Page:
Set against a star-studded backdrop and a splash of the Milky Way, the green glow of an auroral curtain pervades the permanently dark winter skies of the South Pole. The only sign of life here is the Concordia research station that ESA uses to prepare for future long-duration missions beyond Earth. The site also caters to scientific research from geology and glaciology to climate change, astronomy and planetary magnetic fields.
Even though the Sun barely peeks above the horizon for months on end, its effects are still played out with the fleeting visit of the aurora australis, or southern lights (at the North Pole they are known as aurora borealis, or the northern lights). These colourful displays are produced when electrically charged particles travelling from the Sun in the solar wind are channelled along Earth's magnetic field lines and strike atoms high in the atmosphere.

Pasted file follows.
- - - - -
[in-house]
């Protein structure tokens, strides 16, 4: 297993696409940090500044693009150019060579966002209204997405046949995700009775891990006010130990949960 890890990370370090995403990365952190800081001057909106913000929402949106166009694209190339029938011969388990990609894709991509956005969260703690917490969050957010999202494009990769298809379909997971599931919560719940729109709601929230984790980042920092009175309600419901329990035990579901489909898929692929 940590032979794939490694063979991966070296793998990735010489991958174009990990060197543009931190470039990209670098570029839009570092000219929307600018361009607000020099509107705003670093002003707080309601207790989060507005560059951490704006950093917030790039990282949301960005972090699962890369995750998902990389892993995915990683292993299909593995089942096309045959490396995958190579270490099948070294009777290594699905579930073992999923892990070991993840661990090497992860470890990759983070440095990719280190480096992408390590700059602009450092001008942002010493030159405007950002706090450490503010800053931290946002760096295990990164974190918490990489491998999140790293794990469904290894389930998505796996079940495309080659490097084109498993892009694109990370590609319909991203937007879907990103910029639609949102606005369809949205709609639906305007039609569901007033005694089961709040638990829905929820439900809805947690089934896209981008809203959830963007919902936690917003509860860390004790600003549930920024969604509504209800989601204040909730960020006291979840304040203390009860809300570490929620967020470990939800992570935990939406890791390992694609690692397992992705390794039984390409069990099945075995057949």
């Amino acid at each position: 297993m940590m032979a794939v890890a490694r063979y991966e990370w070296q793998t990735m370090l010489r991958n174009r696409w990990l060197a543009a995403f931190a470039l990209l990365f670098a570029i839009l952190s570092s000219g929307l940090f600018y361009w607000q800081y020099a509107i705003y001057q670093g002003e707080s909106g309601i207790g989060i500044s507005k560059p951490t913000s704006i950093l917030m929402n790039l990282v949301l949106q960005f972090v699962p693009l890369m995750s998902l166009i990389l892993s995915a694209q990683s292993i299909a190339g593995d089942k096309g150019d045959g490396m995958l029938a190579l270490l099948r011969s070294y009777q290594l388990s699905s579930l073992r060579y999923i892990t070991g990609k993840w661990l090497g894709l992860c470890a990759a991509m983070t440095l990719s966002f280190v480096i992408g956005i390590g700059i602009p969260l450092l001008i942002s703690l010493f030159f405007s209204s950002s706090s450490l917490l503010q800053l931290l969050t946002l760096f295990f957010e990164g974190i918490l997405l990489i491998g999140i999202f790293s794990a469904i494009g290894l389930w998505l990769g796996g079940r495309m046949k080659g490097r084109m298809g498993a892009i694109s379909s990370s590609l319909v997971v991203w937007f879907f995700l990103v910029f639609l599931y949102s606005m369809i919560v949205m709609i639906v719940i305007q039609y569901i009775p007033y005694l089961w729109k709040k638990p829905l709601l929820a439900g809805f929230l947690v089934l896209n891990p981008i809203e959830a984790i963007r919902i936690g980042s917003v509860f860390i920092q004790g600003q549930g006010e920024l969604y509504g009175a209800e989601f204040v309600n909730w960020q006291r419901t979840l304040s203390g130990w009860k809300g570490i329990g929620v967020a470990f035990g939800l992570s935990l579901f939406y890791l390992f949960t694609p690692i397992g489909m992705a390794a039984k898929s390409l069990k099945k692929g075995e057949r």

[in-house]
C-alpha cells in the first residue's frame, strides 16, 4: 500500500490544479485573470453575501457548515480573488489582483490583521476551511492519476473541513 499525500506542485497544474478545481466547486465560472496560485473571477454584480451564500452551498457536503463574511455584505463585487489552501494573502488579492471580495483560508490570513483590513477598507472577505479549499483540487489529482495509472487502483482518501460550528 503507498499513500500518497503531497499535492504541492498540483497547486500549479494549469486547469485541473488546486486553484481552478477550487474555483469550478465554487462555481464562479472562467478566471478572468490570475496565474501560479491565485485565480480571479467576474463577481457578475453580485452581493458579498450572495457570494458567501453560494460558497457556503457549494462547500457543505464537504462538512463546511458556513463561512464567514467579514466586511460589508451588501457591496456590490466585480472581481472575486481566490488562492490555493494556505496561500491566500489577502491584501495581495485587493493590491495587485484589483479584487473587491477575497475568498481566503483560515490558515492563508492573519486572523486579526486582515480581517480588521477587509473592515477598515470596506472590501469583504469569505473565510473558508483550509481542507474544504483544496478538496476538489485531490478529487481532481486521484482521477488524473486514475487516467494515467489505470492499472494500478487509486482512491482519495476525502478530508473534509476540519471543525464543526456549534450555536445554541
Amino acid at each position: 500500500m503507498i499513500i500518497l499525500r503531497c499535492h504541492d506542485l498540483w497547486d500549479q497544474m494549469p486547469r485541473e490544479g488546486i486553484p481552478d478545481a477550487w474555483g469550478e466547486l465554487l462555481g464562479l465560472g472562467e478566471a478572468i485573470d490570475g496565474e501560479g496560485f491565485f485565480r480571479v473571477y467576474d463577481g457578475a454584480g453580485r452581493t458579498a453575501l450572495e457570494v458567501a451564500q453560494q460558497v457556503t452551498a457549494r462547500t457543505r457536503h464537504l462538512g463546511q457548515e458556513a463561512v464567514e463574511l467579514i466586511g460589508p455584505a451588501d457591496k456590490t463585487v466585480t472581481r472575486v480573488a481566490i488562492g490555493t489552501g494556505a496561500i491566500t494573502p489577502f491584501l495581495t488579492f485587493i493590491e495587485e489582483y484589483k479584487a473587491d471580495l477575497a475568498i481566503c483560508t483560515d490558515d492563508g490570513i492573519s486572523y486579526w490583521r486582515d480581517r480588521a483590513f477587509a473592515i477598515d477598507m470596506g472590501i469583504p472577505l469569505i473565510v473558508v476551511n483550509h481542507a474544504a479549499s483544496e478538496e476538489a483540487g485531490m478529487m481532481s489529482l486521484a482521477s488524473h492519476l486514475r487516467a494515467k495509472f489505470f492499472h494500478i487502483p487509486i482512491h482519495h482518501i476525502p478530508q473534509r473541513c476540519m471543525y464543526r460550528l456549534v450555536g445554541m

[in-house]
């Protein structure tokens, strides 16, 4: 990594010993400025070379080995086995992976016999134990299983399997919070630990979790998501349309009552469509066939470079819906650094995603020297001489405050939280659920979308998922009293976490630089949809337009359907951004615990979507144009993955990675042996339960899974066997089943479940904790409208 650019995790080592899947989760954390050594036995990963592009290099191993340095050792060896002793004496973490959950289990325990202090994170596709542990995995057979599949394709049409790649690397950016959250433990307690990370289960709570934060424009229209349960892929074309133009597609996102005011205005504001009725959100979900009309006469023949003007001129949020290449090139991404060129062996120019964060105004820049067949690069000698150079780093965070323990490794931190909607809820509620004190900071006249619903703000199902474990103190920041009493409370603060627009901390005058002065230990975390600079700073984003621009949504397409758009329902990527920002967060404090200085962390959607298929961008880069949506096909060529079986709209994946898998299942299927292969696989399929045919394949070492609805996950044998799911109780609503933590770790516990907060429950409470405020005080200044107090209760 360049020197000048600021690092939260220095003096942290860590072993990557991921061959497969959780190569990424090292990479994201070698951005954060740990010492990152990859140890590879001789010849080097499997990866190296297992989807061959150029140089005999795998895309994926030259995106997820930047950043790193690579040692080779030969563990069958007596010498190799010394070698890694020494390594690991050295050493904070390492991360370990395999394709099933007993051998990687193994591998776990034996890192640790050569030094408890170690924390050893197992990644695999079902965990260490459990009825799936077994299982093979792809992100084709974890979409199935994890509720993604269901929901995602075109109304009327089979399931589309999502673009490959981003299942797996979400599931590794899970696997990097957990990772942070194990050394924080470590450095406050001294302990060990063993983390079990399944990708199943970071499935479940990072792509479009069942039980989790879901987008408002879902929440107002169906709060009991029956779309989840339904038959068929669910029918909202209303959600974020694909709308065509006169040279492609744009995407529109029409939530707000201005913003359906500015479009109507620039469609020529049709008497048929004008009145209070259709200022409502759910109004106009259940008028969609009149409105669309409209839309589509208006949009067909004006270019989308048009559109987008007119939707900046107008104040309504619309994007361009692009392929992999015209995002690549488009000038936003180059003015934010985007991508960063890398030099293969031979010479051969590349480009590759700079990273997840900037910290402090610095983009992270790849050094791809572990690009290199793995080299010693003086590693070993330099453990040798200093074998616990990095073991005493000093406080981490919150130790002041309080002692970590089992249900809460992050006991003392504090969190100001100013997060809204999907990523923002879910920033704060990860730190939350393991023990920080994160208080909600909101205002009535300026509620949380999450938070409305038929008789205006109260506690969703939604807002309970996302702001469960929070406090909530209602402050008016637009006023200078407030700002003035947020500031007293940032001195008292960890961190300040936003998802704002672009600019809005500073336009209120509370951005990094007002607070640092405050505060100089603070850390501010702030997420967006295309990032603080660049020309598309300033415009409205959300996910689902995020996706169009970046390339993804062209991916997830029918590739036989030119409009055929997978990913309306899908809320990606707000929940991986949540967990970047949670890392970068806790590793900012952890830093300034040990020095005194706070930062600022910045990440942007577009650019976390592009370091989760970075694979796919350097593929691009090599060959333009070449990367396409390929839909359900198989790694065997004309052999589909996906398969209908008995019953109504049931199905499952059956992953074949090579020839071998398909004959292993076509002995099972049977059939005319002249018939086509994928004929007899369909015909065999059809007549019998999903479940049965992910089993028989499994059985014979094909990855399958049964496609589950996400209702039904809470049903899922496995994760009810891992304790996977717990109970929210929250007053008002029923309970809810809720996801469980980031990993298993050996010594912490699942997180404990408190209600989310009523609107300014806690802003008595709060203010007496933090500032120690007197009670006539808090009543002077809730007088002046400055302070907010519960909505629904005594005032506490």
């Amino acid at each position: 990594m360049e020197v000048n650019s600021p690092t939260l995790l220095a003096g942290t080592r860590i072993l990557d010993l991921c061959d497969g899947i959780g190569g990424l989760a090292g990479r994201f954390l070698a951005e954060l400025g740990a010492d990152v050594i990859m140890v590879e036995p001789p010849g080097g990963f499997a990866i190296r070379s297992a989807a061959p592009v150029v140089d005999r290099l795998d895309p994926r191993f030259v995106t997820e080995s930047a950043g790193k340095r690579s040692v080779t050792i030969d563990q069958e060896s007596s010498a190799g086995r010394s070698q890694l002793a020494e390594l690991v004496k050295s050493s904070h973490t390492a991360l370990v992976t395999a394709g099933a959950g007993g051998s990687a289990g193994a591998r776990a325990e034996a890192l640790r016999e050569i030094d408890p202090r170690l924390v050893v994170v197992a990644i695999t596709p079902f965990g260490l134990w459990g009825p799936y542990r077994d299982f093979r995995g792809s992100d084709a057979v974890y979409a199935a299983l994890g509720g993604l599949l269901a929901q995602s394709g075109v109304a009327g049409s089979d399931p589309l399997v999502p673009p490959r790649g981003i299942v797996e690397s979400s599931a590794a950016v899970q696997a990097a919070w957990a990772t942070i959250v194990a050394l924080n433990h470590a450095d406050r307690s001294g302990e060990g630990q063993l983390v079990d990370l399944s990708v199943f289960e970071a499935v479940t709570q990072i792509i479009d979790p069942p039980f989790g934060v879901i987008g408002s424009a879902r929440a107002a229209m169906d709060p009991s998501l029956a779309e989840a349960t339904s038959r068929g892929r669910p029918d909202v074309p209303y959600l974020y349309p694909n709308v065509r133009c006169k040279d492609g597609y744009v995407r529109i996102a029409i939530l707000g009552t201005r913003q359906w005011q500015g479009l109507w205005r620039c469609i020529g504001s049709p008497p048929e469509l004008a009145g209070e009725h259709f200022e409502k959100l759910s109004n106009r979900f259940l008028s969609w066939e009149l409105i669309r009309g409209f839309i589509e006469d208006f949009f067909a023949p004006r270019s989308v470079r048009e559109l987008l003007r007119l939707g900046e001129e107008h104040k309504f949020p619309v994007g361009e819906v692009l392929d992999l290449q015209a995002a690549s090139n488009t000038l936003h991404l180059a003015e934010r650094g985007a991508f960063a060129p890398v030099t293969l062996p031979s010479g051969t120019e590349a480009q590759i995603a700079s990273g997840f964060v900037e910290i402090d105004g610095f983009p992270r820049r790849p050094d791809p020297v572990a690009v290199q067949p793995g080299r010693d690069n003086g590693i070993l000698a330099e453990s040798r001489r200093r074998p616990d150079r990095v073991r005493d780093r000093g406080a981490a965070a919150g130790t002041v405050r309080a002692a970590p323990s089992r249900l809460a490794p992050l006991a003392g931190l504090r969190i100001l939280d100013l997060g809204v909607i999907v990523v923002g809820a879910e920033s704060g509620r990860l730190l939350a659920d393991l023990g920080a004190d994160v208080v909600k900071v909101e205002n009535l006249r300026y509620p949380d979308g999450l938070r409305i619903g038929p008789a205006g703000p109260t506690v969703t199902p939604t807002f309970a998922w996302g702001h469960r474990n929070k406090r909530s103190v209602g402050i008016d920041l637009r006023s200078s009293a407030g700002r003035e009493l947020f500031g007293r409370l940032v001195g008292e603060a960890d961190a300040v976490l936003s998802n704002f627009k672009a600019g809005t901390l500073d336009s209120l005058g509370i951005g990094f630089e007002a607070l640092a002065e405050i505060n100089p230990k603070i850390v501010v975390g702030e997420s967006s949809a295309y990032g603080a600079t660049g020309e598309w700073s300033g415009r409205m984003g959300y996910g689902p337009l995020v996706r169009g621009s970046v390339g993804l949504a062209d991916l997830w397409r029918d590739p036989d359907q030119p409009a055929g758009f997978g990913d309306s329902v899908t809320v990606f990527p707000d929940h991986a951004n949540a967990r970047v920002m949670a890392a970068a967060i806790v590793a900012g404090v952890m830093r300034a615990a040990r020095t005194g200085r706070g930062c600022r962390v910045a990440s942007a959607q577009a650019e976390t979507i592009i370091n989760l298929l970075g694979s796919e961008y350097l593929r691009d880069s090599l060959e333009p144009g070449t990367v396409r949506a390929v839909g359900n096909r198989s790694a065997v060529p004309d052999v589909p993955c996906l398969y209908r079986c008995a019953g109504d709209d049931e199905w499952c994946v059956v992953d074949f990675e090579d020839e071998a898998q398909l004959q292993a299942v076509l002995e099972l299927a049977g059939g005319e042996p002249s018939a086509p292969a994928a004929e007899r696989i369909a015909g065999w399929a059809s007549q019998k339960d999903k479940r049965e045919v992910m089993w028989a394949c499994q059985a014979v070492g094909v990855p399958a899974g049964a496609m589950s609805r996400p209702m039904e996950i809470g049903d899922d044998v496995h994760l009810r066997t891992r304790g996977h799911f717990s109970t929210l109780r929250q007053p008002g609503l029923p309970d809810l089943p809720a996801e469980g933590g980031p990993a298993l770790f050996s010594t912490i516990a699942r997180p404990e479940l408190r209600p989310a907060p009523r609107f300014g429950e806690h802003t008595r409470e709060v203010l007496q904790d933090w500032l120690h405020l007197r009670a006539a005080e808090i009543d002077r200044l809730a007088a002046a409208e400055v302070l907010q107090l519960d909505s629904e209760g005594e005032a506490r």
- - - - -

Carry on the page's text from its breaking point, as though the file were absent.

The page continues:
The colours correspond to collisions with different gases in the atmosphere at different altitudes. Collisions with oxygen atoms typically generate green aurora, while nitrogen lights up the sky in red. This auroral curtain is snaking towards the misty band of light known as the Milky Way, which rises high into the sky. Since our Solar System resides inside the Milky Way Galaxy, this bright streak is the edge-on view towards the highly populated centre.
The patchy nature of the swath traces sites of rich star formation interspersed with dark 'holes' of obscuring clouds of dust. This image was taken on 18 July by scientists stationed at the Concordia research base during southern hemisphere winter.
Situated 3200 m above sea level, and with an average temperature of -51*C during the permanently dark winter months, Concordia provides the ideal conditions to study the effects of prolonged isolation in an extremely hostile environment.
Lessons learnt here will help to prepare future astronauts for possible future interplanetary exploration to Mars or beyond.